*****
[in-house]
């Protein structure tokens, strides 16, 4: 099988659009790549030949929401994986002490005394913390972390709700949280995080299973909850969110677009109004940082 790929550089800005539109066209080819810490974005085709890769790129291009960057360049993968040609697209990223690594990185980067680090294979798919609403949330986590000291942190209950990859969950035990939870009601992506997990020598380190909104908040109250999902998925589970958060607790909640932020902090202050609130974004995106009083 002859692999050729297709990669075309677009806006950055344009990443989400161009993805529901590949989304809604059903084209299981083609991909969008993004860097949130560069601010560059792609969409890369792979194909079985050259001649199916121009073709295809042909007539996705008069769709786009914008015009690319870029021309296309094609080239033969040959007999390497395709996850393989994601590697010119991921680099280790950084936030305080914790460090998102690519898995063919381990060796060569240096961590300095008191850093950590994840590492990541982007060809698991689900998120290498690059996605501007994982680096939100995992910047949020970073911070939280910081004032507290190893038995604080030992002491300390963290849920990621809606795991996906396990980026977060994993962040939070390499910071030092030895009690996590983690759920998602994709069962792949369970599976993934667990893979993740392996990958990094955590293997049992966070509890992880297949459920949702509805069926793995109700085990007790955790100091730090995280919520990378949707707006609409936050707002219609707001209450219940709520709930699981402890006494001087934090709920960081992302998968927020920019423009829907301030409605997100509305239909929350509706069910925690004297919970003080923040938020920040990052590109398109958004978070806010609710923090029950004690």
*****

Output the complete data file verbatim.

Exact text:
[in-house]
């Protein structure tokens, strides 16, 4: 099988659009790549030949929401994986002490005394913390972390709700949280995080299973909850969110677009109004940082 790929550089800005539109066209080819810490974005085709890769790129291009960057360049993968040609697209990223690594990185980067680090294979798919609403949330986590000291942190209950990859969950035990939870009601992506997990020598380190909104908040109250999902998925589970958060607790909640932020902090202050609130974004995106009083 002859692999050729297709990669075309677009806006950055344009990443989400161009993805529901590949989304809604059903084209299981083609991909969008993004860097949130560069601010560059792609969409890369792979194909079985050259001649199916121009073709295809042909007539996705008069769709786009914008015009690319870029021309296309094609080239033969040959007999390497395709996850393989994601590697010119991921680099280790950084936030305080914790460090998102690519898995063919381990060796060569240096961590300095008191850093950590994840590492990541982007060809698991689900998120290498690059996605501007994982680096939100995992910047949020970073911070939280910081004032507290190893038995604080030992002491300390963290849920990621809606795991996906396990980026977060994993962040939070390499910071030092030895009690996590983690759920998602994709069962792949369970599976993934667990893979993740392996990958990094955590293997049992966070509890992880297949459920949702509805069926793995109700085990007790955790100091730090995280919520990378949707707006609409936050707002219609707001209450219940709520709930699981402890006494001087934090709920960081992302998968927020920019423009829907301030409605997100509305239909929350509706069910925690004297919970003080923040938020920040990052590109398109958004978070806010609710923090029950004690």